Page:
Heavily in debt, Tunisia turns to the International Monetary Fund for the fourth time in a decade, hoping for a three-year deal and € 3.3 billion for 2021, in return for even tougher reform promises to hold on than before.
After years of economic gloom and short-term management, the Covid-19 pandemic has brought the small North African country to its knees: its external debt has reached the symbolic bar of 100 billion dinars (around 30 billion dinars). 'euros), i.e. 100% of gross domestic product.
Tunisia must repay some 4.5 billion euros over the current year and thus needs an extension of 5.7 billion euros to complete its 2021 budget, in the midst of the economic and social crisis - the GDP declined in 2020 like never before (-8.9%).
"The pandemic is added to public deficits which have widened over the past ten years and to a development model based on cheap labor which has run out of steam since the end of the 1990s", comments the expert Hakim Ben Hammouda, a former Minister of the Economy.
If the IMF forecasts growth of 3.8% this year, the health situation could slow the recovery.
Finance Minister Ali Kooli is in Washington until May 9 to negotiate a new loan with the IMF.
He is also due to meet with officials from the World Bank and the new American administration, asked to guarantee loans.
Prime Minister Hichem Mechichi's office told AFP that it hoped to reach an agreement by the end of June on a three-year aid plan, for an amount still to be negotiated.
In 2013, in the midst of post-revolutionary turmoil, Tunis obtained $ 1.7 billion over two years, then $ 2.8 billion over four years in 2016.
According to Abdessalem Abbassi, economic adviser to the head of government, a new agreement should make it possible to obtain 3.3 billion euros for 2021, from the IMF and other donors and investors.
- Explosive context -
Few details have filtered out on the reforms envisaged to consolidate public finances in return for such aid.
A large part of those planned under previous plans did not materialize, starting with improving the management of public enterprises.
At the end of March, the government signed an agreement with the powerful UGTT union providing in particular for the reform of seven public entities, including the airline Tunisair and Steg (electricity).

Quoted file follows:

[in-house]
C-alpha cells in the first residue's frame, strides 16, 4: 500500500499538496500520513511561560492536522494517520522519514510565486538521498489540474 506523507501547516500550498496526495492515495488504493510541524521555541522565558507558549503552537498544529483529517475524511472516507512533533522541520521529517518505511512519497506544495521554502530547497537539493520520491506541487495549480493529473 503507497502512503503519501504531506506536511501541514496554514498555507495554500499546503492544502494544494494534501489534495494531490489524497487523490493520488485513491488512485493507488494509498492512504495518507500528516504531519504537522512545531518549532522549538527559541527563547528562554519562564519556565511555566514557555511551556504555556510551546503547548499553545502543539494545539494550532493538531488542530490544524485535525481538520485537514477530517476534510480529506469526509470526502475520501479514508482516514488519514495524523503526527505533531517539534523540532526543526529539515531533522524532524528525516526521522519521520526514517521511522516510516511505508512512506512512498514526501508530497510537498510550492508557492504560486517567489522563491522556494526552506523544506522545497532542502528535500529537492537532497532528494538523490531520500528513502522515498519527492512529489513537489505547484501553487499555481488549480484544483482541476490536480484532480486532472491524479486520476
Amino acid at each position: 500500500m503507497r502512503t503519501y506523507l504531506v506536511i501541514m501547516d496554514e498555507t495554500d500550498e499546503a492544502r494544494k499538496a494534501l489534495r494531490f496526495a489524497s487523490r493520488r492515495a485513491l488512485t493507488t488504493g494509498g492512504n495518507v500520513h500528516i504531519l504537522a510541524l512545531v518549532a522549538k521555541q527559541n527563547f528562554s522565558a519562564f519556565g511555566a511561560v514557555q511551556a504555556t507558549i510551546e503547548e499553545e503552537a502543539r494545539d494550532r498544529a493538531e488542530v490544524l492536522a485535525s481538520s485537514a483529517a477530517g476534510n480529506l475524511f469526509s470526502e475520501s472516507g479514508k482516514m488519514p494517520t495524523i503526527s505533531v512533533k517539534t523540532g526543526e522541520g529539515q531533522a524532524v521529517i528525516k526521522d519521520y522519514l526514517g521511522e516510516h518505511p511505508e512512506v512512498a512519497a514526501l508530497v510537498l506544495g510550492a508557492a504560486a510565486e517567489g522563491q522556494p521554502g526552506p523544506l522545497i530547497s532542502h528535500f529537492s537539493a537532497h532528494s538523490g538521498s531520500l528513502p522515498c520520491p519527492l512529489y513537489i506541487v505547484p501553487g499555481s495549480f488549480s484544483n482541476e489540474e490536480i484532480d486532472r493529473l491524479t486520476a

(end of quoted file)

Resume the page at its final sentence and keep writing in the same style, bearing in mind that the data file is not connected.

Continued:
The government intends to finance the restructuring of public companies by "the sale of its shares in non-strategic companies (...)" and those where the State "is a minority shareholder," Abbassi told AFP.
But the most socially explosive subject is that of compensation funds, which subsidize oil but also certain basic products such as bread, pasta or sugar.
The IMF has called for replacing these costly subsidies with targeted aid.
As early as 2020, Tunis launched an automatic adjustment of fuel prices, the source of recent increases.
From the second quarter, the government also plans to gradually replace subsidies on basic foods with direct aid to families.
- "Lebanese script" -
But the reform remains very delicate in a social landscape devastated by the pandemic.
Austerity measures adopted in 2018 triggered strong mobilizations and calls from civil society to reschedule debt rather than borrowing again are increasing.
"These attempts to rescue the national economy are those of the last chance," argued Mr. Mechichi on Saturday, insisting on the need for unity to emerge from the crisis, while the political class is completely fragmented.
The government is not putting on the table a possible reduction in the public wage bill, which exceeds 17% of GDP, deemed excessive by donors, proposing instead to improve its operation.
Mr. Ben Hammouda deplores the fact that Tunisian decision-makers have, in unison with the IMF, set the objectives of budgetary orthodoxy as a priority, without at the same time developing structural reforms to revive the economy.
But he admits the current urgency: "There is a real risk of a Lebanese scenario, where the State no longer manages to meet its commitments".
© 2021 AFP